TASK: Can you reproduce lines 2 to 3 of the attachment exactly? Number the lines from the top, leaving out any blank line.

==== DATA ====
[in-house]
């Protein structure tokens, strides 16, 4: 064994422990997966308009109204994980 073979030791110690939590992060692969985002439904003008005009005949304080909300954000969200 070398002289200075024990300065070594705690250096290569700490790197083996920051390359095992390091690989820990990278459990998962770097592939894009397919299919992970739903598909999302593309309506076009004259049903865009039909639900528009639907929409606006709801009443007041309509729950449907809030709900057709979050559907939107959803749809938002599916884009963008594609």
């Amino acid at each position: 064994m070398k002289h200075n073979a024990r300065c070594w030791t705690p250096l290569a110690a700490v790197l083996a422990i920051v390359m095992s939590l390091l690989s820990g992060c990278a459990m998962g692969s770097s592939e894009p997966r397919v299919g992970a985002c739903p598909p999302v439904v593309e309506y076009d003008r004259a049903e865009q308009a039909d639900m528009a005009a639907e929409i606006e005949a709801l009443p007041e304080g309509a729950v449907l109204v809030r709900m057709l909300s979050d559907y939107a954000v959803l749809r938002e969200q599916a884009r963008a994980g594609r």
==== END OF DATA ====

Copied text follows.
């Protein structure tokens, strides 16, 4: 064994422990997966308009109204994980 073979030791110690939590992060692969985002439904003008005009005949304080909300954000969200 070398002289200075024990300065070594705690250096290569700490790197083996920051390359095992390091690989820990990278459990998962770097592939894009397919299919992970739903598909999302593309309506076009004259049903865009039909639900528009639907929409606006709801009443007041309509729950449907809030709900057709979050559907939107959803749809938002599916884009963008594609």
């Amino acid at each position: 064994m070398k002289h200075n073979a024990r300065c070594w030791t705690p250096l290569a110690a700490v790197l083996a422990i920051v390359m095992s939590l390091l690989s820990g992060c990278a459990m998962g692969s770097s592939e894009p997966r397919v299919g992970a985002c739903p598909p999302v439904v593309e309506y076009d003008r004259a049903e865009q308009a039909d639900m528009a005009a639907e929409i606006e005949a709801l009443p007041e304080g309509a729950v449907l109204v809030r709900m057709l909300s979050d559907y939107a954000v959803l749809r938002e969200q599916a884009r963008a994980g594609r």